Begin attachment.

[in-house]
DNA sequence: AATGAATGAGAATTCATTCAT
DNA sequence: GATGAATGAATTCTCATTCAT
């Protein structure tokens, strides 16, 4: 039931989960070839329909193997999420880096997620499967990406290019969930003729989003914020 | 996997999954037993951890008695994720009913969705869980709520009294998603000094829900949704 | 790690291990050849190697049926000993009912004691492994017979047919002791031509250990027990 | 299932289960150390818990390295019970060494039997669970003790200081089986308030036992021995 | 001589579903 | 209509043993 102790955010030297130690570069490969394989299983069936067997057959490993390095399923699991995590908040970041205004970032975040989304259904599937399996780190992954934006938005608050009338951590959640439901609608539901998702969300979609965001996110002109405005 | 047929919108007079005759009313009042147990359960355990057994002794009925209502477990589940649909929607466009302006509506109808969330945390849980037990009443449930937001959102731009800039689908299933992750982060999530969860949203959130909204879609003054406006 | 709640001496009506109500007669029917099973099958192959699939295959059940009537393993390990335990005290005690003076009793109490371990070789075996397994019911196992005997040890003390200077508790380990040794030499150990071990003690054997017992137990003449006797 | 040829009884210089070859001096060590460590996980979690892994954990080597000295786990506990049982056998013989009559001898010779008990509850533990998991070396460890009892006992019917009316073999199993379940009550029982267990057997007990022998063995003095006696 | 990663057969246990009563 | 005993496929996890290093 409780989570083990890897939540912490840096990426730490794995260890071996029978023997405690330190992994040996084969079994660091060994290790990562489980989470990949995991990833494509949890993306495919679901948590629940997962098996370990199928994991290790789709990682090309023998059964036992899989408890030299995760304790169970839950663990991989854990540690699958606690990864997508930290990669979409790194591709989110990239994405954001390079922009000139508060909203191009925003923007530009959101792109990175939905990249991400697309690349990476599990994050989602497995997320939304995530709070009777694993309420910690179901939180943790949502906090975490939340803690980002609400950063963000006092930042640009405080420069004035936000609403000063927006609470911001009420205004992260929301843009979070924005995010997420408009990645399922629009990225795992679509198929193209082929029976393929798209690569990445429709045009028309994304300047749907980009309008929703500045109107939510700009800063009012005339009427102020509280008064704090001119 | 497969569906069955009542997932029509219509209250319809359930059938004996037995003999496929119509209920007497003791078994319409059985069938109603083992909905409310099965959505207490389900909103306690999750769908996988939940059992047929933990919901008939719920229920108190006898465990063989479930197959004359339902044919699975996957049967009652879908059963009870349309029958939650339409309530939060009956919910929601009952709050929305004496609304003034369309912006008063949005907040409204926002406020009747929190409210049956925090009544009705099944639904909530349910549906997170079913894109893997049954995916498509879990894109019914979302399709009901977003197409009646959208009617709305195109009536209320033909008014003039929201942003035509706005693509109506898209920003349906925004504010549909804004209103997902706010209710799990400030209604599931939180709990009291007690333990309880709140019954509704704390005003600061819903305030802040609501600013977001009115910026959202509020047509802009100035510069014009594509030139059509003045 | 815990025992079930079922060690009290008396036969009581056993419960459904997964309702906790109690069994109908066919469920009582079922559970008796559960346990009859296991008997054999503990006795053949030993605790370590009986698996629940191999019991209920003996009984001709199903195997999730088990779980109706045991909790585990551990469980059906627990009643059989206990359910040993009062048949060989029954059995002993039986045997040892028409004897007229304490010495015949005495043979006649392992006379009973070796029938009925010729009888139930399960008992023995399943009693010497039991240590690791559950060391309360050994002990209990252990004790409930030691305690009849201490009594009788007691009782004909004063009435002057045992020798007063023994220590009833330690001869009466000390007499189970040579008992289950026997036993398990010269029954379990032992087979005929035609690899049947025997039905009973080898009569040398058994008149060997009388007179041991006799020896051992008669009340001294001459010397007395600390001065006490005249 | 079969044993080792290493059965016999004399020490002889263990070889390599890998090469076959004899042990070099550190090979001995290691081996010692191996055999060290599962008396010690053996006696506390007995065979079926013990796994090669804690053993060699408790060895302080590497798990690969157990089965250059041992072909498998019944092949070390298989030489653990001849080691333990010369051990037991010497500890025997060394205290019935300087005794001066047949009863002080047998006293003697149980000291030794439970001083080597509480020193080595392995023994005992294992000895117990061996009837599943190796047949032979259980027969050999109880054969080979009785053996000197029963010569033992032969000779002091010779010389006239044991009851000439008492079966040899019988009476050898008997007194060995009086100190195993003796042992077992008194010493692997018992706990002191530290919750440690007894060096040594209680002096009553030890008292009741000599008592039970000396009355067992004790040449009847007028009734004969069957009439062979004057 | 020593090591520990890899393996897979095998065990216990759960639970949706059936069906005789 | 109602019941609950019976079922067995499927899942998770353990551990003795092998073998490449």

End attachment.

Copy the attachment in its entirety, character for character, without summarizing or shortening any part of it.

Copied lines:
[in-house]
DNA sequence: AATGAATGAGAATTCATTCAT
DNA sequence: GATGAATGAATTCTCATTCAT
């Protein structure tokens, strides 16, 4: 039931989960070839329909193997999420880096997620499967990406290019969930003729989003914020 | 996997999954037993951890008695994720009913969705869980709520009294998603000094829900949704 | 790690291990050849190697049926000993009912004691492994017979047919002791031509250990027990 | 299932289960150390818990390295019970060494039997669970003790200081089986308030036992021995 | 001589579903 | 209509043993 102790955010030297130690570069490969394989299983069936067997057959490993390095399923699991995590908040970041205004970032975040989304259904599937399996780190992954934006938005608050009338951590959640439901609608539901998702969300979609965001996110002109405005 | 047929919108007079005759009313009042147990359960355990057994002794009925209502477990589940649909929607466009302006509506109808969330945390849980037990009443449930937001959102731009800039689908299933992750982060999530969860949203959130909204879609003054406006 | 709640001496009506109500007669029917099973099958192959699939295959059940009537393993390990335990005290005690003076009793109490371990070789075996397994019911196992005997040890003390200077508790380990040794030499150990071990003690054997017992137990003449006797 | 040829009884210089070859001096060590460590996980979690892994954990080597000295786990506990049982056998013989009559001898010779008990509850533990998991070396460890009892006992019917009316073999199993379940009550029982267990057997007990022998063995003095006696 | 990663057969246990009563 | 005993496929996890290093 409780989570083990890897939540912490840096990426730490794995260890071996029978023997405690330190992994040996084969079994660091060994290790990562489980989470990949995991990833494509949890993306495919679901948590629940997962098996370990199928994991290790789709990682090309023998059964036992899989408890030299995760304790169970839950663990991989854990540690699958606690990864997508930290990669979409790194591709989110990239994405954001390079922009000139508060909203191009925003923007530009959101792109990175939905990249991400697309690349990476599990994050989602497995997320939304995530709070009777694993309420910690179901939180943790949502906090975490939340803690980002609400950063963000006092930042640009405080420069004035936000609403000063927006609470911001009420205004992260929301843009979070924005995010997420408009990645399922629009990225795992679509198929193209082929029976393929798209690569990445429709045009028309994304300047749907980009309008929703500045109107939510700009800063009012005339009427102020509280008064704090001119 | 497969569906069955009542997932029509219509209250319809359930059938004996037995003999496929119509209920007497003791078994319409059985069938109603083992909905409310099965959505207490389900909103306690999750769908996988939940059992047929933990919901008939719920229920108190006898465990063989479930197959004359339902044919699975996957049967009652879908059963009870349309029958939650339409309530939060009956919910929601009952709050929305004496609304003034369309912006008063949005907040409204926002406020009747929190409210049956925090009544009705099944639904909530349910549906997170079913894109893997049954995916498509879990894109019914979302399709009901977003197409009646959208009617709305195109009536209320033909008014003039929201942003035509706005693509109506898209920003349906925004504010549909804004209103997902706010209710799990400030209604599931939180709990009291007690333990309880709140019954509704704390005003600061819903305030802040609501600013977001009115910026959202509020047509802009100035510069014009594509030139059509003045 | 815990025992079930079922060690009290008396036969009581056993419960459904997964309702906790109690069994109908066919469920009582079922559970008796559960346990009859296991008997054999503990006795053949030993605790370590009986698996629940191999019991209920003996009984001709199903195997999730088990779980109706045991909790585990551990469980059906627990009643059989206990359910040993009062048949060989029954059995002993039986045997040892028409004897007229304490010495015949005495043979006649392992006379009973070796029938009925010729009888139930399960008992023995399943009693010497039991240590690791559950060391309360050994002990209990252990004790409930030691305690009849201490009594009788007691009782004909004063009435002057045992020798007063023994220590009833330690001869009466000390007499189970040579008992289950026997036993398990010269029954379990032992087979005929035609690899049947025997039905009973080898009569040398058994008149060997009388007179041991006799020896051992008669009340001294001459010397007395600390001065006490005249 | 079969044993080792290493059965016999004399020490002889263990070889390599890998090469076959004899042990070099550190090979001995290691081996010692191996055999060290599962008396010690053996006696506390007995065979079926013990796994090669804690053993060699408790060895302080590497798990690969157990089965250059041992072909498998019944092949070390298989030489653990001849080691333990010369051990037991010497500890025997060394205290019935300087005794001066047949009863002080047998006293003697149980000291030794439970001083080597509480020193080595392995023994005992294992000895117990061996009837599943190796047949032979259980027969050999109880054969080979009785053996000197029963010569033992032969000779002091010779010389006239044991009851000439008492079966040899019988009476050898008997007194060995009086100190195993003796042992077992008194010493692997018992706990002191530290919750440690007894060096040594209680002096009553030890008292009741000599008592039970000396009355067992004790040449009847007028009734004969069957009439062979004057 | 020593090591520990890899393996897979095998065990216990759960639970949706059936069906005789 | 109602019941609950019976079922067995499927899942998770353990551990003795092998073998490449």